SoundExchange petitions government to address inequities it claims cost U.S. creators $170M a year

SoundExchange has made a move to increase the rates paid to American music creators for international uses of their work. The rights management agency for performance royalties claims that U.S. music creators could be losing out on $170 million annually from this use case. To address the issue, SoundExchange filed with the Office of U.S. Trade Representative with claims that Australia, Canada, France, Japan, the Netherlands, and the UK have not been granting full national treatment to American producers and performers.

“Full national treatment” is a principle that guarantees one set of laws in a country gives equal protection to its domestic works and to foreign works. SoundExchange is arguing that those six countries have not been offering that treatment to U.S. creators in the payment for traditional broadcasts, public performances, and some digital cases. It added that other countries have also denied full national treatment to U.S. creators, but those countries are the largest where the issue has occurred. SoundExchange is asking the government office to engage in discussions with those nations to address its concerns about full national treatment.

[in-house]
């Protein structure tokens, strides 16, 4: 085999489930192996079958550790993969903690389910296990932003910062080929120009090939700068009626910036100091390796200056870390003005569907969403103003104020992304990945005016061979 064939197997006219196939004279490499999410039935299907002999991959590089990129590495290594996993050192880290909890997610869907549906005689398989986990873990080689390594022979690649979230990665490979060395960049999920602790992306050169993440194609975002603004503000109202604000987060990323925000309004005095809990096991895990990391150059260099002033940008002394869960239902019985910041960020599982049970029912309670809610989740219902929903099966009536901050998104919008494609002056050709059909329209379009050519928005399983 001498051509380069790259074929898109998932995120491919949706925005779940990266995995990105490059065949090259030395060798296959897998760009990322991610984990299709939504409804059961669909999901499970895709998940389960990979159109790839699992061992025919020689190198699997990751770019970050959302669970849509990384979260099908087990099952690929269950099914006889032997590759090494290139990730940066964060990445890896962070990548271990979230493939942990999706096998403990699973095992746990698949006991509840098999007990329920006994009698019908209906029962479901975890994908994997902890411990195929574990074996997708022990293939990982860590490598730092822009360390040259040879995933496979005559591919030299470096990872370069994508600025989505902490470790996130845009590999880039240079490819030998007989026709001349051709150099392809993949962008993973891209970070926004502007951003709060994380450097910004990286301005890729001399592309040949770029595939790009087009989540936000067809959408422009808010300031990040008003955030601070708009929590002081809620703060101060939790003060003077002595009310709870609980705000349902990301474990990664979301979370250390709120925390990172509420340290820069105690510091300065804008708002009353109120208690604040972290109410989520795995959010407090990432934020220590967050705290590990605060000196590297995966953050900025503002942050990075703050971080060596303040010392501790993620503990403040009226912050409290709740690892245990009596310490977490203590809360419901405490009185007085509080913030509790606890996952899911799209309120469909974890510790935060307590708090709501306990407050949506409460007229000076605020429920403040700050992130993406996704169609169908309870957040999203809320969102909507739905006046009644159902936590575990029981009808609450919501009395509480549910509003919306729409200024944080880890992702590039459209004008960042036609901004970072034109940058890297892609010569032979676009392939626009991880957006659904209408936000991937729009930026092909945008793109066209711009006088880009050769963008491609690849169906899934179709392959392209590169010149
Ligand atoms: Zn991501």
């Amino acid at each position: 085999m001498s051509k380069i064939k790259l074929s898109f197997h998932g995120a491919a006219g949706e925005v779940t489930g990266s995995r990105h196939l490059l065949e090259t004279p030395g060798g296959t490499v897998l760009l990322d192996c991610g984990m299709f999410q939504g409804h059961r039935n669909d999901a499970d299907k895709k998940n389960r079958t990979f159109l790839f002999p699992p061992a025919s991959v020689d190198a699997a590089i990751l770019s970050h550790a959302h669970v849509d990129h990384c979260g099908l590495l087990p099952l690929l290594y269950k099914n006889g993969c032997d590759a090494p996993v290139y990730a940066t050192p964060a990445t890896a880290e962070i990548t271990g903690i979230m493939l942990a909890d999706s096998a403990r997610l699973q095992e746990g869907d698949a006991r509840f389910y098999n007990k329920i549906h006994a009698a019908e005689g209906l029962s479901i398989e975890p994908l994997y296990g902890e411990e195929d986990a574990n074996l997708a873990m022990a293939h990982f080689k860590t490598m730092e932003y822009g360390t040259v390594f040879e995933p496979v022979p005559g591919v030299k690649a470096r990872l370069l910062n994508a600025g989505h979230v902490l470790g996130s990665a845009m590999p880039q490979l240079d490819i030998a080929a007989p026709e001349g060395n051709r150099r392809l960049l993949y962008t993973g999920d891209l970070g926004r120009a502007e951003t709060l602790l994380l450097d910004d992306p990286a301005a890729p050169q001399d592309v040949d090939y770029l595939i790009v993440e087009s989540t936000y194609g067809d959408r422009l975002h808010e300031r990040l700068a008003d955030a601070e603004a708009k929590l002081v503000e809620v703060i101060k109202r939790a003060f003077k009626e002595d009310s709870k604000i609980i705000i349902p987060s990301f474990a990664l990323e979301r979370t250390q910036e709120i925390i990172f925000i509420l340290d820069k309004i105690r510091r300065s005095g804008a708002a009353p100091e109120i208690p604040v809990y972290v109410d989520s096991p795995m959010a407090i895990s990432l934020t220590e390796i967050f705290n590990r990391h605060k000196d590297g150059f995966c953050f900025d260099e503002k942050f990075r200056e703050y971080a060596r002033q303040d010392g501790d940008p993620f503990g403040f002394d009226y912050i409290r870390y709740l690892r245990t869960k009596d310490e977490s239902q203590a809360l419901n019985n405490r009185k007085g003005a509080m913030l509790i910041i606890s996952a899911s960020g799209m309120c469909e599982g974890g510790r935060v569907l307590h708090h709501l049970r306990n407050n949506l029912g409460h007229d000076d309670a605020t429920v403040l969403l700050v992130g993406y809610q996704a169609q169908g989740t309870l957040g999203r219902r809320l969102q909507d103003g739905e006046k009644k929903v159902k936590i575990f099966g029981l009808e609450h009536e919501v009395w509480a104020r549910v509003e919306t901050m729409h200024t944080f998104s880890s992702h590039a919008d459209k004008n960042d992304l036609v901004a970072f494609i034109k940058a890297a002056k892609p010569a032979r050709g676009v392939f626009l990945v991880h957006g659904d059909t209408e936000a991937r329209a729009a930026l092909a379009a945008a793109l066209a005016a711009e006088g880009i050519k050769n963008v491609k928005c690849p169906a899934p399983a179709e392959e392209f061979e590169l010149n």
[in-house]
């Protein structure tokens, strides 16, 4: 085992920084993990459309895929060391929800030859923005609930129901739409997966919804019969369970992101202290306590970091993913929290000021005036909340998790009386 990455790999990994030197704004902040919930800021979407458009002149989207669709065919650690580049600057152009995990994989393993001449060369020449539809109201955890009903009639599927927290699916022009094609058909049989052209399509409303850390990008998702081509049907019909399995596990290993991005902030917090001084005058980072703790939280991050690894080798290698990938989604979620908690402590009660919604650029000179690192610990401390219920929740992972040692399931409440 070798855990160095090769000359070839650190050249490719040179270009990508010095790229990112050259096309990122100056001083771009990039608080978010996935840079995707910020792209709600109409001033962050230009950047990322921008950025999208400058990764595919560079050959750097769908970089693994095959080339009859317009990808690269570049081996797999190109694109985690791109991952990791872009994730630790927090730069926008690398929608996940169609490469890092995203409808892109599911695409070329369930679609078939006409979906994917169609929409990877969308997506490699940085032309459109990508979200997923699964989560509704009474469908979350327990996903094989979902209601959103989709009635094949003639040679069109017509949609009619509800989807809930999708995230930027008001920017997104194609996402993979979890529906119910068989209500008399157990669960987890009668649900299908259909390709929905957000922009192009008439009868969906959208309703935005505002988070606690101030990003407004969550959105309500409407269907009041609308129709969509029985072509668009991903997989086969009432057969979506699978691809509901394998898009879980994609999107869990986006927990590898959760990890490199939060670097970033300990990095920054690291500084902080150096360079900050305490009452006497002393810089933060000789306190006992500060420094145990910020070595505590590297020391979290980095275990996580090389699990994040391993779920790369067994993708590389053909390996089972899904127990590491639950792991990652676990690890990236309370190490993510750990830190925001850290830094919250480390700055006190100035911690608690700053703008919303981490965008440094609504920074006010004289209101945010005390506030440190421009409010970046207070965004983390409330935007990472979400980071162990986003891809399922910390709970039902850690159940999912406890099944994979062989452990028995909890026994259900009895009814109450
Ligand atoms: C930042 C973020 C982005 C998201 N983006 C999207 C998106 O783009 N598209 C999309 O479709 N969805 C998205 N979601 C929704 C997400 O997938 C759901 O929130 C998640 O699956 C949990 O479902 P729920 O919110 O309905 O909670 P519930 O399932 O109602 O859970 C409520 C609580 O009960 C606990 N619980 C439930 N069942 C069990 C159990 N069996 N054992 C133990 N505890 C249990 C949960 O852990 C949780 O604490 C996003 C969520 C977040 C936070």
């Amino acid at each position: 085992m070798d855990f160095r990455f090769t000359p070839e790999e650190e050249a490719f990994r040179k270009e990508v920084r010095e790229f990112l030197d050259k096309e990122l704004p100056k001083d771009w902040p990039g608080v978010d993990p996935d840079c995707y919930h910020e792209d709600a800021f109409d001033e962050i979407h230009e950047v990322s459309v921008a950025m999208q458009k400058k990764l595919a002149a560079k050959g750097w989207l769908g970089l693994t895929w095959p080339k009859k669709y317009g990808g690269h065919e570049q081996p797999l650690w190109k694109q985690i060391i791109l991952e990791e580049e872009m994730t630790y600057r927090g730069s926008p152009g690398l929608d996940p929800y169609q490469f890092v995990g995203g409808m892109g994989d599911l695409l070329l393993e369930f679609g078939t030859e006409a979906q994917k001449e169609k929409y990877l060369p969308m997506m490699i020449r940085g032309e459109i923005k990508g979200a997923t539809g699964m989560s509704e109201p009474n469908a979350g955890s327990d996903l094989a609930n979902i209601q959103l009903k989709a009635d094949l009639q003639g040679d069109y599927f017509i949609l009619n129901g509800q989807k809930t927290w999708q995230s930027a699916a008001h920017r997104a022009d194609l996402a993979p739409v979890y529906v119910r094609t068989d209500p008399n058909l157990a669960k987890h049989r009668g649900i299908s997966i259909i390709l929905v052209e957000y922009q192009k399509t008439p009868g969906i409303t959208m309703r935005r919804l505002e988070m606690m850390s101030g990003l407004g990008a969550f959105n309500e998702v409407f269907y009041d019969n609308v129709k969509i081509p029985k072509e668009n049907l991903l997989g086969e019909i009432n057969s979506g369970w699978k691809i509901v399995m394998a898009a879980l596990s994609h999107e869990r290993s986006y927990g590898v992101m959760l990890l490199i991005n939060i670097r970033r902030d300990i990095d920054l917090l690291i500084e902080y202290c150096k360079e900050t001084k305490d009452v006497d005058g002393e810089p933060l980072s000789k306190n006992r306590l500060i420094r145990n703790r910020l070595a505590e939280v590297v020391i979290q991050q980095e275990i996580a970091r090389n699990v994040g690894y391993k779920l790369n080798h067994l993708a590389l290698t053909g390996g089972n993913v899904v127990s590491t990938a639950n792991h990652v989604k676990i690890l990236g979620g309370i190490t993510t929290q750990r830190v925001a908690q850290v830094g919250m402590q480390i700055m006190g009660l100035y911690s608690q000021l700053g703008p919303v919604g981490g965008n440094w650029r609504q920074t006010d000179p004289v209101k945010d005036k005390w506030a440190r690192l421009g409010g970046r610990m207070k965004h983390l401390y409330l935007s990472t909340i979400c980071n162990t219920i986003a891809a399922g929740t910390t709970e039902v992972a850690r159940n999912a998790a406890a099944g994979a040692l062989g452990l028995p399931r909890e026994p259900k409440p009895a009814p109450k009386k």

“In the U.S., our law treats all creators equally,” SoundExchange President and CEO Michael Huppe told Billboard. “Foreign artists receive the same royalties as U.S. artists. We’re simply asking our trading partners to compensate American music — some of the most valuable and popular recordings in the world — to the same extent they compensate their local repertoire. It’s not right that we send $100+ million in royalties to these six countries, but receive only $3 million in return. It’s as simple as that.”

Anna Washenko